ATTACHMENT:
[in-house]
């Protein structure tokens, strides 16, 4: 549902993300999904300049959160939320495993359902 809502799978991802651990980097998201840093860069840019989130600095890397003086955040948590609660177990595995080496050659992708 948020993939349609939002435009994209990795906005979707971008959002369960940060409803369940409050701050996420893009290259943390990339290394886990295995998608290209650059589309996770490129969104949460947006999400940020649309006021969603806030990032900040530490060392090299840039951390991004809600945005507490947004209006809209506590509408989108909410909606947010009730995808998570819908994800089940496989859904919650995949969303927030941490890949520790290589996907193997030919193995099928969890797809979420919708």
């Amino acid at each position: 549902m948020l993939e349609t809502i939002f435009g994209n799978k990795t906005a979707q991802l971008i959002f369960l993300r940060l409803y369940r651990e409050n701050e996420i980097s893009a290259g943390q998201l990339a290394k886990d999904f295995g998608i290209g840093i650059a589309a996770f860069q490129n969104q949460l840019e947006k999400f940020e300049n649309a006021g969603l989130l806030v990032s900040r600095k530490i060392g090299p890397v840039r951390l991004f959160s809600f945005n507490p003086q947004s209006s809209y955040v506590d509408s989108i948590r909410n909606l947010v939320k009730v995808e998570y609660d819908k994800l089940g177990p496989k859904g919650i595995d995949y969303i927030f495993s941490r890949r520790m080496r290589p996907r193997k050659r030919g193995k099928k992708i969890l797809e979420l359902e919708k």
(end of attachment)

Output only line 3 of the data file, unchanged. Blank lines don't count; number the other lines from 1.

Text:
């Amino acid at each position: 549902m948020l993939e349609t809502i939002f435009g994209n799978k990795t906005a979707q991802l971008i959002f369960l993300r940060l409803y369940r651990e409050n701050e996420i980097s893009a290259g943390q998201l990339a290394k886990d999904f295995g998608i290209g840093i650059a589309a996770f860069q490129n969104q949460l840019e947006k999400f940020e300049n649309a006021g969603l989130l806030v990032s900040r600095k530490i060392g090299p890397v840039r951390l991004f959160s809600f945005n507490p003086q947004s209006s809209y955040v506590d509408s989108i948590r909410n909606l947010v939320k009730v995808e998570y609660d819908k994800l089940g177990p496989k859904g919650i595995d995949y969303i927030f495993s941490r890949r520790m080496r290589p996907r193997k050659r030919g193995k099928k992708i969890l797809e979420l359902e919708k």